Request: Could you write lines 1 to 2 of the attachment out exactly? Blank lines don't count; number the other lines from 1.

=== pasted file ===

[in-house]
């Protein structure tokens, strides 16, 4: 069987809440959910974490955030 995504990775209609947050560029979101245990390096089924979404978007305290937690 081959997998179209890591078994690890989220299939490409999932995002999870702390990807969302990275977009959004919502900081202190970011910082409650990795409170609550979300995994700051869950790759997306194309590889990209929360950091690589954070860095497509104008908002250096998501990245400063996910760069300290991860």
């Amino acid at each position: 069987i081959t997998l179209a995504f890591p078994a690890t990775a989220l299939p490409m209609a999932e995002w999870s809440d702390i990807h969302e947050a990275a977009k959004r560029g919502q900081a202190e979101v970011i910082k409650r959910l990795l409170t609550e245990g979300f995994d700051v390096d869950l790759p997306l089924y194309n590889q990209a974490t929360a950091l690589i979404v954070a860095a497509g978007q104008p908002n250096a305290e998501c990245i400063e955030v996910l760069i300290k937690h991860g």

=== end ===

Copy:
[in-house]
């Protein structure tokens, strides 16, 4: 069987809440959910974490955030 995504990775209609947050560029979101245990390096089924979404978007305290937690 081959997998179209890591078994690890989220299939490409999932995002999870702390990807969302990275977009959004919502900081202190970011910082409650990795409170609550979300995994700051869950790759997306194309590889990209929360950091690589954070860095497509104008908002250096998501990245400063996910760069300290991860």